In the video about protests in Argentina, we can see how the norms in the country are being to change. The church has been a huge source of anguish for women historically, and the women protesting were trying to dismantle the power that the church had over women’s lives. Although we read that churches can be helpful as a place to get resources, that is not always the case. Many times, the church has helped abusers and even gaslighted victims into accepting domestic abuse as normal. The women in this video are not accepting that anymore, which is highlighted by one of the phrases the protestors wrote, “un violador en tu camino.” Women in Argentina are no longer accepting the traditional role as submissive, and now they seek agency against the norms self-imposed on them.

In our last discussion, we spent some time looking at female figures in the Bible and their role/place. One thing we seemed to find is that male figures Christian religions recognize today seemed to have had much more choice in the matter of how they answered their “calls” from God. We discussed figures such as Moses, who was asked by God to deliver His people and compared him to the Virgin Mary. Mary was told by an angel that she would be delivering God’s son. There are two differences I can see immediately; the first, being asked versus being told what role God intended for the individual. The second is the fact that God approached Moses directly, while Mary hears of her destiny from a messenger, even though she would be carrying and birthing God’s only divine son. Of course, these points are up to interpretation, but it is still something we can consider when looking at the differences in how men and women fulfilled their purposes.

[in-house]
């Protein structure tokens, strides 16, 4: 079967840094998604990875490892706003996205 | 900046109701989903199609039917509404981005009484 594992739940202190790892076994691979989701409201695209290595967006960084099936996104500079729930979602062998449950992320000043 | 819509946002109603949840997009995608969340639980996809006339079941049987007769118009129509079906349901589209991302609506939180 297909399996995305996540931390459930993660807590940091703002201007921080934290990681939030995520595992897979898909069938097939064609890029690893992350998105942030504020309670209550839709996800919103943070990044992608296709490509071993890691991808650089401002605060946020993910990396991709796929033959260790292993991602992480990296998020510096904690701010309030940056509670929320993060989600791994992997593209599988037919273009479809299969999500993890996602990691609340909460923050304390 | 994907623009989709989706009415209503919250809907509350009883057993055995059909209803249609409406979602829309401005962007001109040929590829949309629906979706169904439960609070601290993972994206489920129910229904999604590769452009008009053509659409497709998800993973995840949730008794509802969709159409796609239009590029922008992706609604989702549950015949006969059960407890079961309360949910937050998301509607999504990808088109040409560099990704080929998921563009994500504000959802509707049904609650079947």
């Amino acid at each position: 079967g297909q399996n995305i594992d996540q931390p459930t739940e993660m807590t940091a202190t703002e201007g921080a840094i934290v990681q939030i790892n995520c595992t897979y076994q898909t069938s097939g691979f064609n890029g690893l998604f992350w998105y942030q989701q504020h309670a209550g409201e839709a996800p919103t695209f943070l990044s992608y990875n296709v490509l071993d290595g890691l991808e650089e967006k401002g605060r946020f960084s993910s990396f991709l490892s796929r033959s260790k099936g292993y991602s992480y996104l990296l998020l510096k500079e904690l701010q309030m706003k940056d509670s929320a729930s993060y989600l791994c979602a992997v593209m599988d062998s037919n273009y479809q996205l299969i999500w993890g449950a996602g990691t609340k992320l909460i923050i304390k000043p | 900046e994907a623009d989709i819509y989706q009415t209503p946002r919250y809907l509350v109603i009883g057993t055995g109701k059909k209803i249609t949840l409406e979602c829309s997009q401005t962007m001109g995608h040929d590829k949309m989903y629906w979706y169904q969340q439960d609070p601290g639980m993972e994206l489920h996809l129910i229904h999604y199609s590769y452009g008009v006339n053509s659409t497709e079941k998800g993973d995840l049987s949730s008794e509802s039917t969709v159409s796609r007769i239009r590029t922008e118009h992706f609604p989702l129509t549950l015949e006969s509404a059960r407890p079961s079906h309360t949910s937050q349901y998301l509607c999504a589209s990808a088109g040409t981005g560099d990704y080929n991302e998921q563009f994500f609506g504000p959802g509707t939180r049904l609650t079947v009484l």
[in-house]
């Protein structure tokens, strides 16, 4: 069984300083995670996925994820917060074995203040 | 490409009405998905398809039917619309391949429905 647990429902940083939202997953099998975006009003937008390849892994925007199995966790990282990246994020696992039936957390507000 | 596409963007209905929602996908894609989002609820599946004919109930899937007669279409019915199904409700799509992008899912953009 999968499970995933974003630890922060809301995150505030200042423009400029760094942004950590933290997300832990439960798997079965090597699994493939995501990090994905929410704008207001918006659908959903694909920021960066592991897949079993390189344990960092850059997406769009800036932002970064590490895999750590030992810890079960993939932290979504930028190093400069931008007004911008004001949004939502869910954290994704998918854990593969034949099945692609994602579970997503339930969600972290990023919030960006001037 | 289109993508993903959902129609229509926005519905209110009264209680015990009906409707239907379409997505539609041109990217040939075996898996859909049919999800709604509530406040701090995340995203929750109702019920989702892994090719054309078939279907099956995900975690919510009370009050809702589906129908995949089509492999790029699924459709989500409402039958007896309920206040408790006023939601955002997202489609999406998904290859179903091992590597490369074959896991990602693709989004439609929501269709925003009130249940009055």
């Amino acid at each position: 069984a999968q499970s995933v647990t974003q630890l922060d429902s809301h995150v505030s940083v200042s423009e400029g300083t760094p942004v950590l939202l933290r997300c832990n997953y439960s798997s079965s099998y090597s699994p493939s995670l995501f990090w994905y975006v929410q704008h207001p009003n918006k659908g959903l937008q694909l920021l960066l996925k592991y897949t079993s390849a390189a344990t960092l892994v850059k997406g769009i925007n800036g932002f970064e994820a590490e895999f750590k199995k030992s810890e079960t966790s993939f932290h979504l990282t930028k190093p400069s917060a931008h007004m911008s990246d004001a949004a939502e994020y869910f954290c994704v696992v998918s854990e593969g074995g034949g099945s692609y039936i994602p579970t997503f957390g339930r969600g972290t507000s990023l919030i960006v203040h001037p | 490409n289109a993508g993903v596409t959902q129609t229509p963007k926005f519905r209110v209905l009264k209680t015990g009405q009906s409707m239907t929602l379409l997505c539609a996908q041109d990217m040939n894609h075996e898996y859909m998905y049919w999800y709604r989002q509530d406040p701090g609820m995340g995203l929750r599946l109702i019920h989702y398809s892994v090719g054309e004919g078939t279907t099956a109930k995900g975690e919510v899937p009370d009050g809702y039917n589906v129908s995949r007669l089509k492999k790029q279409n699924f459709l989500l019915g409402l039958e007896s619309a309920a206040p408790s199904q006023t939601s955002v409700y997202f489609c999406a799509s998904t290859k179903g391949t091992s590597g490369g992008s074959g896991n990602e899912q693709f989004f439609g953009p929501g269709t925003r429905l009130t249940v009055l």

The two videos we watched show two different forms of protest against sexist violence and femicide. The first video, which showed protestors in Argentina, was interesting to watch because we see the protestors mainly upset with the Church. The first clips are more violent, showing how the protestors throw flaming objects towards what seems to be a cathedral. We also know, based on the description, that they beat up two men speaking in favor of the Catholic Church. I found this video to be incredibly relevant to what we are studying and what we discussed last class because it shows a different role that women are playing relative to the church/religion in general. In different words, we are seeing women take a stand against the Church, refusing to follow the rules and expectations placed by this establishment. We see this in the women who declare “My body, my choice” and in the women who do not allow anyone to silence them, such as the woman playing in the water police officers were hosing her with. Of course, there are probably many women in those protests who still believed in God and worshipped the Virgin but what this shows us is the many ways women can feel empowered; whether that be in going against the Catholic Church or in remaining with your religion.